Political squeeze changes landscape for Britain's outsourcing sector

LONDON (Reuters) - The unexpected departure of the boss of Capita CPI.L highlights the challenges facing Britain's biggest outsourcing companies as the government tightens the screw on businesses that provide vital public services.

A Serco flag is seen flying alongside a Union flag outside Doncaster Prison in northern England in this December 13, 2011 file photograph. REUTERS/Darren Staples/Files

Capita Chief Executive Andy Parker announced his resignation on Thursday after the business support services group reported a bigger than expected drop in 2016 profit, capping a 12-month period in which its share price has plunged by 50 percent.

Parker's decision to step down later this year comes after rival Mitie MTO.L issued three profit warnings in four months and appointed a new CEO and CFO, having lost a quarter of its market value over the last year.

Profitability has come under increasing scrutiny in recent years as rising employment costs and cuts to local council spending have placed operating margins under intense pressure, leaving the likes of Capita, Serco SRP.L and G4S GFS.L with little room to make mistakes or absorb any drop in demand.

Serco CEO Rupert Soames, stung by the company’s loss of a fifth of its market value in a single day last month after it delivered an uninspiring outlook for the next two years, says that outsourcers now have to be more cautious about the work they take on.

“(Some years ago) the ambition of companies collided with a government that is getting ... very, very, very tough on the terms and conditions,” he said. “The result has been, for quite a few companies, including mine, a very ugly car crash.”

“I think the pendulum is swinging back and companies are now becoming more cautious about what they bid for.”

The tightening of government purse strings has already proved costly for Capita, which earns nearly all its revenue in the UK, with roughly half coming from the public sector.


Its exposure was highlighted by a contract to create a single system to provide training for multiple government departments and agencies.

The 250 million pound ($306 million) contract was awarded in 2012 but was not renewed in 2015, instead being split into four components. Barclays estimates that the 60 million pounds in revenue from the contract in 2015 dropped to 40 million pounds last year and will virtually disappear this year.

IT and telecoms giant BT BT.L has also been hit, saying in January that it expects underlying fourth-quarter core earnings at its Business and Public Sector division to fall by a double-digit percentage year on year.

A source at the company said the government was driving a hard bargain, drawing up standard contracts that no longer provided the bigger margins that could be earned from long-term bespoke contracts.

“Where you have a business where those types of contracts come to an end, that can be quite a challenging transition to make, and that’s what we are working through,” the source said.

Asked if BT would now avoid low-margin work, the source replied: “Correct.”

Britain began outsourcing public services in the late 1980s under Margaret Thatcher’s government and enjoyed a boom period during Tony Blair’s time as Prime Minister at the turn of the century, with companies winning long-term contracts worth hundreds of million of pounds.

Private companies now handle everything from parking permits to immigration control and maintenance of nuclear warheads. But as the sector has matured and technology developed, clients have moved to shorter, standard contracts offering lower margins.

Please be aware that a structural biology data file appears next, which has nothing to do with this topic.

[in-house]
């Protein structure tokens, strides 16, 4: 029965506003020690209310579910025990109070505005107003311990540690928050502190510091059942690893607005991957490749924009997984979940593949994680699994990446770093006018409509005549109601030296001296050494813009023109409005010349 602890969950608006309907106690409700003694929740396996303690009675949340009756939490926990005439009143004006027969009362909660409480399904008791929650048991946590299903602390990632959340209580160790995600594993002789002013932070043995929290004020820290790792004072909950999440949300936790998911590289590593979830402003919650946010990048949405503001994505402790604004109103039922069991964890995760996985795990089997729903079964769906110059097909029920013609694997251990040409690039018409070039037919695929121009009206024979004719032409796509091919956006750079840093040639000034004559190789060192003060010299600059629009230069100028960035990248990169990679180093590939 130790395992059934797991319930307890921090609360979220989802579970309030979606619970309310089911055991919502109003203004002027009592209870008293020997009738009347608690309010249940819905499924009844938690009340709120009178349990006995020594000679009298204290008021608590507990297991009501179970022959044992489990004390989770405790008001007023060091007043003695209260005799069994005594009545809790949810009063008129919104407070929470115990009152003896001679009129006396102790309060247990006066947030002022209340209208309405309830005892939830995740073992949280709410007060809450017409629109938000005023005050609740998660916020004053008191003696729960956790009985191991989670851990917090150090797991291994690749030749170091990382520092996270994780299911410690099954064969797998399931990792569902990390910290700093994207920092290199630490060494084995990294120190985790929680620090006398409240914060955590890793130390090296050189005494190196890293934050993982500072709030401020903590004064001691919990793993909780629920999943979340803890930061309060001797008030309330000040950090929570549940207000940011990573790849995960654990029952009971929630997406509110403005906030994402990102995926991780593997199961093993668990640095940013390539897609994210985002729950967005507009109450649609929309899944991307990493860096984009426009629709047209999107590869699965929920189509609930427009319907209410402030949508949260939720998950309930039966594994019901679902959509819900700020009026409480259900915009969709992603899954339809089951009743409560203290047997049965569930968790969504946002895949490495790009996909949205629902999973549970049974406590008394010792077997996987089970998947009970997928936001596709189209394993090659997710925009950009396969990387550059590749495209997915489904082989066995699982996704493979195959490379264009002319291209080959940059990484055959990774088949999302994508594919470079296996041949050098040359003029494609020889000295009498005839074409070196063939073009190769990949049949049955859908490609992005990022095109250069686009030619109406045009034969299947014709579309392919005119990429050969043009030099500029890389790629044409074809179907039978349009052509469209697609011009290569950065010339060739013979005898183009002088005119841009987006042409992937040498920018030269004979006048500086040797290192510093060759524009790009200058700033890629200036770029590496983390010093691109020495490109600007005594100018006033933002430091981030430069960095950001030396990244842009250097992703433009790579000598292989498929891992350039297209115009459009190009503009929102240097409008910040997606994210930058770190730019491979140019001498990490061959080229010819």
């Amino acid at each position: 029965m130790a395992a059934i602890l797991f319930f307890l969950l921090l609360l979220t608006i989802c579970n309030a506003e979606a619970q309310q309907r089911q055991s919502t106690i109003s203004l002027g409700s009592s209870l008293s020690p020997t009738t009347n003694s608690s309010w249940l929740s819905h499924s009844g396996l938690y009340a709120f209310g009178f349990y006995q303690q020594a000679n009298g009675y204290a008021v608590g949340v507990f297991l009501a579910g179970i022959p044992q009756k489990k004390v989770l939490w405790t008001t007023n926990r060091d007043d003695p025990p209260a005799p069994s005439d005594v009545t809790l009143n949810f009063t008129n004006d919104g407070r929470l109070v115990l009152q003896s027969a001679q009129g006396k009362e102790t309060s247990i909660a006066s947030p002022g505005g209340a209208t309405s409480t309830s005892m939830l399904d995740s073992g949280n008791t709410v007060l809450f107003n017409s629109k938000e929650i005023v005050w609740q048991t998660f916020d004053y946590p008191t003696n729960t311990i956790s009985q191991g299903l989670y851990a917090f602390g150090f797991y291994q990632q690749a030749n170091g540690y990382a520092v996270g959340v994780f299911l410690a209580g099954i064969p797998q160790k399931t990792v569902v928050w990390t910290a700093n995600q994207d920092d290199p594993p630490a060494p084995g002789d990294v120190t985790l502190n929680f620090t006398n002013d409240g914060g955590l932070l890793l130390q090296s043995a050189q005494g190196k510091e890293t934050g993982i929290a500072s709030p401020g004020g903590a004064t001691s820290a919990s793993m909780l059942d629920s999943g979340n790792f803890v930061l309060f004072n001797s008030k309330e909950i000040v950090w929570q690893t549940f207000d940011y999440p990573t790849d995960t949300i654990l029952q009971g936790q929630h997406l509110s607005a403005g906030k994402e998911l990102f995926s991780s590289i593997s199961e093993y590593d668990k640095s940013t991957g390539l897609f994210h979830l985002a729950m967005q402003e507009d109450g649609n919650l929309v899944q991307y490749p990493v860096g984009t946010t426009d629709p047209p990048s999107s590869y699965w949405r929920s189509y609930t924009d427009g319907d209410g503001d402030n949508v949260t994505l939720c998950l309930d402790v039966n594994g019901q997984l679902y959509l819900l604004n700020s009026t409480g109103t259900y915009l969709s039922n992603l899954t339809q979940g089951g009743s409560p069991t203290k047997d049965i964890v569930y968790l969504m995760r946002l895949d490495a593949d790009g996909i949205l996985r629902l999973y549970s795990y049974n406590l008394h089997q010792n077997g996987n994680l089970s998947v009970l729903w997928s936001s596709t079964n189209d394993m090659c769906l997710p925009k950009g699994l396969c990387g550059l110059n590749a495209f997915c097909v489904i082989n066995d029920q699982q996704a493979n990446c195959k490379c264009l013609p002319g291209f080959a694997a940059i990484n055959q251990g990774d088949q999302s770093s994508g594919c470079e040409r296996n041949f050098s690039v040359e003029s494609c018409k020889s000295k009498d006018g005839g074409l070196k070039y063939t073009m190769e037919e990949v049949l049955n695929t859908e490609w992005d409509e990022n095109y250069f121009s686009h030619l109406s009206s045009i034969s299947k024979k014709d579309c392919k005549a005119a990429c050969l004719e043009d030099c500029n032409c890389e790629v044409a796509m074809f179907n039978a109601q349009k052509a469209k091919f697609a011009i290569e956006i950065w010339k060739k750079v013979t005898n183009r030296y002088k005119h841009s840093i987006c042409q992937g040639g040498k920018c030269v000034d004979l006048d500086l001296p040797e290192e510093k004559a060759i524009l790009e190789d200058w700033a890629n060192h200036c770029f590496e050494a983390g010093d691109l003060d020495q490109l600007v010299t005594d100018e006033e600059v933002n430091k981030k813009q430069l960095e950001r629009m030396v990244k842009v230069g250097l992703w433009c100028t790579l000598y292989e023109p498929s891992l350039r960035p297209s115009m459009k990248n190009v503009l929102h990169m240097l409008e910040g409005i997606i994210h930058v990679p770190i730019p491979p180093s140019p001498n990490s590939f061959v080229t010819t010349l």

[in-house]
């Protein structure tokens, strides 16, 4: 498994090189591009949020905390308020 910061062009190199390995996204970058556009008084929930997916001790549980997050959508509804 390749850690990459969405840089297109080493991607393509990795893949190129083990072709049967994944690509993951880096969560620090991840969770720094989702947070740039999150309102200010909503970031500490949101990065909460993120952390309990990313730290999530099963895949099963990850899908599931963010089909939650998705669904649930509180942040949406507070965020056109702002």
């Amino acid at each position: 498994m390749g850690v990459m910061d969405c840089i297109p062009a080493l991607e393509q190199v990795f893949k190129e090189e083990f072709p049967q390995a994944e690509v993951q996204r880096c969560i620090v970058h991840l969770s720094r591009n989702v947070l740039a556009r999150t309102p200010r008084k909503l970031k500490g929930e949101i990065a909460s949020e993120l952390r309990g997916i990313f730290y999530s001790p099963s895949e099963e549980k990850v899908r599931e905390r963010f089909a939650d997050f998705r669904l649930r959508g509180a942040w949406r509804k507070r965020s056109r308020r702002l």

Complexity has also been reduced with the advance of automation and the standardisation of many IT services, while constraints on government budgets and Britain’s vote to leave the European Union have added to the pressure.


John Keppel of ISG, which tracks the global outsourcing market, said that shorter-term contracts effectively force companies to submit more competitive pricing bids because the increased frequency of tenders require that they take into account the latest advances in technology.

“There’s far more pace in the change in technology, so no one is willing to jump into a relationship that lasts longer than the immediate horizon. So now it takes six months to agree the terms to something that is going to be over in 18.”

A spokeswoman for the Cabinet Office, which helps to coordinate government departments, said it was committed to ensuring support for small businesses and growth and innovation through its public procurement.

Keppel said there are enough smaller firms to pick up the work, but the big players are having to rethink their approach after the government sought not only to cut costs but also to keep greater control of services after the outsourcing sector was the subject of a string of scandals in 2012 and 2013.

G4S, which operates in more than 100 countries and employs more than 600,000 people, has been heavily criticised for mishandling sensitive work, including its failure to provide enough security guards for the 2012 London Olympics.

Together with Serco, G4S was also investigated by the Serious Fraud Office after it charged the government for putting monitoring tags on criminals who were either dead or in prison.

G4S says it has “materially strengthened controls over the approval of major contracts” since then and has increased sales outside of Britain.

Serco boss Soames said that others could do the same, with the United States and Australia proving attractive.

“We’re not deliberately going to try to tilt our revenues away from any jurisdiction,” he said. “But what we do believe is in being present in several jurisdiction so that when the political winds change, we always have a safe harbour.”

Additional reporting by Paul Sandle; Editing by David Goodman